Several rescuers die as Super Typhoon batters Philippines

Camille Elemia and Jojo Riñoza
San Miguel and Dagupan, Philippines
Several rescuers die as Super Typhoon batters Philippines A man guides his pet German shepherd through a flooded street in the town of San Miguel in Bulacan province, north of the Philippine capital, Manila, Sept. 26, 2022, a day after Super Typhoon Noru made landfall.
[Czar Dancel/BenarNews]

Super Typhoon Noru, the most powerful storm to strike the Philippine this year, left at least five people dead – all rescuers – caused massive flooding, and forced the evacuation of thousands, after it made landfall over Quezon province on Sunday evening.

Residents in Manila and surrounding areas had prepared for the worst, but apart from non-stop rains, its effect was noticeably weaker compared with previous typhoons that have hit the Southeast Asian nation, which gets an average of 20 weather disturbances a year.

Daniel Fernando, governor of Bulacan province, confirmed Monday that five members of the local emergency agency died after their boat capsized amid a flash-flood.

“It is saddening. They are our heroes who really risk their lives for our fellow men in times of calamities. But this happened. It was unexpected accident,” Fernando told Manila radio station DZMM.

According to witnesses, the rescuers were crossing a small waterway on a small boat strong currents fed by runoff water from nearby mountains tipped it over, he said.

“They were taken away by the water and drowned,” he said.

The super typhoon damaged electricity lines, houses and shanties, many along coastal villages, caused widespread flooding in low lying areas, and affected more than 800,000 people. Metro Manila, with some 12 million people that was in the path of the cyclone, was largely spared.

Noru, the 11th storm this year, whipped up winds of 195 kilometers an hour and gusts of up to 240 kilometers (121.1 miles) per hour, according to the state meteorological agency PAGASA.

But the typhoon slightly weakened when it hit the Sierra Madre, a 540-kilometer long mountain range that stretches through several provinces on the country’s main Luzon island and acts as a natural barrier to weather disturbances, officials said.

A woman struggles in a flooded section of San Miguel town in Bulacan province, north of the Philippine capital, Manila, Sept. 26, 2022. [Czar Dancel/BenarNews]

Still, many parts of the agricultural Bulacan province were still flooded, with some under neck-deep waters, as of Monday afternoon, he said.

Roderick Tiongson, the mayor of Bulacan’s San Miguel town, said some 49 villages were under water, but added that about a thousand people were evacuated to safer ground before the storm made landfall. He appealed for additional help from the public, and said they needed blankets, water and food.

Tiongson blamed quarrying activities in Bulacan’s mountain areas for the flooding.

“Let us preserve and take care of our mountain ranges because if it were not for the Sierra Madre, Karding would have hit with full force on San Miguel,” he said, using the Filipino name for Super Typhoon Noru.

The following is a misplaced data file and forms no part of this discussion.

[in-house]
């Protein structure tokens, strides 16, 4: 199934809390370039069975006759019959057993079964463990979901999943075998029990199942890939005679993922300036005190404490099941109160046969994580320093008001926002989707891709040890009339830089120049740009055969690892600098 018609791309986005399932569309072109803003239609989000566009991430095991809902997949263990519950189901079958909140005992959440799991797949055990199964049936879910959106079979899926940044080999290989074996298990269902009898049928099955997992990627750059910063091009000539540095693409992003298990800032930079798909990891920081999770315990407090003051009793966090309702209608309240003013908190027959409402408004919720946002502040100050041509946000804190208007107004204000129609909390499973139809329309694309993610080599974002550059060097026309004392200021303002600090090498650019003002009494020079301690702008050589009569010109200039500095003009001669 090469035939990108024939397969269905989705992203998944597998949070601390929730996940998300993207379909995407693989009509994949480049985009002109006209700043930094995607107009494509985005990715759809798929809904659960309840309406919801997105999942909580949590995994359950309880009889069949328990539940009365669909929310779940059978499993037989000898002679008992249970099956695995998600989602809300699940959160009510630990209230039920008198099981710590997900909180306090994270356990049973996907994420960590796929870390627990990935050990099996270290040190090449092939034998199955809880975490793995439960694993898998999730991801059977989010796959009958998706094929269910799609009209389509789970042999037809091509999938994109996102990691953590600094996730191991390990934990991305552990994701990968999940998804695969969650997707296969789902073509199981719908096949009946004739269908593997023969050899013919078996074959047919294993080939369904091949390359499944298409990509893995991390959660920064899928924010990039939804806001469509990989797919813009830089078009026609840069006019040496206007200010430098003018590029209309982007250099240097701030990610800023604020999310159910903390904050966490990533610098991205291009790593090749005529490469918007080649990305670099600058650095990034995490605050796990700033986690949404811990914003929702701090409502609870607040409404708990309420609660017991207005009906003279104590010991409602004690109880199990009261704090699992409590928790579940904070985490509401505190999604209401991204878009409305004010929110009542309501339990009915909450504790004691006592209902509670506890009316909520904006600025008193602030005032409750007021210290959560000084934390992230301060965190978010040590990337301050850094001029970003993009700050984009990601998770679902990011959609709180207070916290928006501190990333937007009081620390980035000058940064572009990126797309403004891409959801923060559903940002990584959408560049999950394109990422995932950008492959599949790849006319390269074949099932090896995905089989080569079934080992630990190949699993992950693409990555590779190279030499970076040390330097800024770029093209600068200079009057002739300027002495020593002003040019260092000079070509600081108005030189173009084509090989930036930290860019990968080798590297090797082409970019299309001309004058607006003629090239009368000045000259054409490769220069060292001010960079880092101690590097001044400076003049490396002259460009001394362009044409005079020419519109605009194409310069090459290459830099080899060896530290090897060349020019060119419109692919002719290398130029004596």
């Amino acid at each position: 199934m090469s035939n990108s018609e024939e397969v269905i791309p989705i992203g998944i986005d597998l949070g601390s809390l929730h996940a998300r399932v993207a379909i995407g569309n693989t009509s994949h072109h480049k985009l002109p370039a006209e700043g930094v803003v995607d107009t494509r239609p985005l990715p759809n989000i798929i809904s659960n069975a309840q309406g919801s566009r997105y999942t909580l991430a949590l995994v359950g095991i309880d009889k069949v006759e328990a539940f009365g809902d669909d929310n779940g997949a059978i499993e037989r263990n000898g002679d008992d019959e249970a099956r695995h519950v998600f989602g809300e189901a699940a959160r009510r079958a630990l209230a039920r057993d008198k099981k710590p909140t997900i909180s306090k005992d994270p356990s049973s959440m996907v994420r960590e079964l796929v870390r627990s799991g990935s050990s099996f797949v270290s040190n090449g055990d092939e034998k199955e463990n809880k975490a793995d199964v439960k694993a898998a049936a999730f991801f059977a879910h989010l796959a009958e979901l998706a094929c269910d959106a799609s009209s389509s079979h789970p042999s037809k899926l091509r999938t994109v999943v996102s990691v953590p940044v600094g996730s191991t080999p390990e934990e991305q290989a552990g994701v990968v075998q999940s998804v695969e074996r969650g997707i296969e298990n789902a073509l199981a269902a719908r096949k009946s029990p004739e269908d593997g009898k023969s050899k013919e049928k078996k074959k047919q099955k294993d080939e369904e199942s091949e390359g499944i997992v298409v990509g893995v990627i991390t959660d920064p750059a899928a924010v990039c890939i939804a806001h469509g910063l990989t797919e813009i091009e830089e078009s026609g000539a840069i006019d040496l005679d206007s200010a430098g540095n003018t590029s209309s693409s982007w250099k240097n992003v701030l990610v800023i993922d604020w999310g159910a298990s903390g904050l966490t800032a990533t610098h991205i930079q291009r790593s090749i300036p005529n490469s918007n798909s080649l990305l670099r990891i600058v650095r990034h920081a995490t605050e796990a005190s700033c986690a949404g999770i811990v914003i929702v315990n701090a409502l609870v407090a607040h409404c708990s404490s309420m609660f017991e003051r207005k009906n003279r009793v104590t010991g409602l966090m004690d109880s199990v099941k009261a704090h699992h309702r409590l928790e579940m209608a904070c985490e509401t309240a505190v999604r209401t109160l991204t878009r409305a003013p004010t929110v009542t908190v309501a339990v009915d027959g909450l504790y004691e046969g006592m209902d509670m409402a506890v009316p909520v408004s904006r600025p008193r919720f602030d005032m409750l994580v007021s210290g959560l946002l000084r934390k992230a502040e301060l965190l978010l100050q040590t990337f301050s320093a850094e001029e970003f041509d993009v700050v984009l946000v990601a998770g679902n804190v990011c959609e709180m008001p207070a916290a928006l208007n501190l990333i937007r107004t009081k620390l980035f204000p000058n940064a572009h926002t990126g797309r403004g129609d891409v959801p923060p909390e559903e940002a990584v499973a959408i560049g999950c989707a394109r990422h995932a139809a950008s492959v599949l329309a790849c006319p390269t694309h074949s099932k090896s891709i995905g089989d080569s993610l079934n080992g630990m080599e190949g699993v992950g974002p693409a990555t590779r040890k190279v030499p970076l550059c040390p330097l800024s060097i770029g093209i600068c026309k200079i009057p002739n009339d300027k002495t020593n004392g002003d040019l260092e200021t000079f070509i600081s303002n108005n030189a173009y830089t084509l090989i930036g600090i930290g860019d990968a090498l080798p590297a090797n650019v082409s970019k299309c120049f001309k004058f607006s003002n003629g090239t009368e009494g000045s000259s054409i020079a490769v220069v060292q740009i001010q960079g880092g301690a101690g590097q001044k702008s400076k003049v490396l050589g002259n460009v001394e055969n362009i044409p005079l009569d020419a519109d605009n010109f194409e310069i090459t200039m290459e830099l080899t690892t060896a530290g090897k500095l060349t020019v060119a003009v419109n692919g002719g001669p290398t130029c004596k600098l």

In Manila, President Ferdinand Marcos Jr., who presided over an emergency meeting with disaster officials, conducted an aerial inspection of areas hit hard by the typhoon.

“Presently, we’re organizing an airlift for [relief] supplies. Right now, those are the first areas we are focusing on. After we attend to basics, food, water, shelter, clothes, all of these things, and then the [Department of Social Welfare and Development] is also prepared to provide for those who are going to need living assistance,” Marcos said.

“So the whole range of assistance is prepared and ready to go. But right now we will put first their immediate needs,” he added.

President Ferdinand Marcos Jr. inspects the extent of flooding over the province of Bulacan, north of Manila, Sept. 26, 2022. [Handout photo/Office of the President]

Richard Gordon, and ex-senator and chairman of the Philippine Red Cross, said emergency relief assistance was being prioritized, focused on food and water.

“Our water tankers for drinking water and pay loaders to quickly clear off debris, mud and fallen trees and [to] make roads accessible to reach communities are also in place,” Gordon said.

Alberto Bocanegra, head of the Philippine Country Office of the International Federation of Red Cross, said the agency was working closely with Philippine officials and helping with relief and providing support.

“These weather-related events are intensifying and becoming more frequent. The super storm that hit southeastern Philippines was a mere ten months ago, and the people affected are barely picking up the pieces. We must be effective and quick to adapt no matter how bad the situation will be,” Bocanegra said.

The Philippines endures about 20 tropical storms and typhoons annually, some of which are devastating.

In November 2013, more than 6,500 people died or were missing after Super Typhoon Haiyan battered the central Philippines, causing massive storm surges that inundated coastal communities.

Luis Liwanag and Basilio Sepe in Manila contributed to this report.


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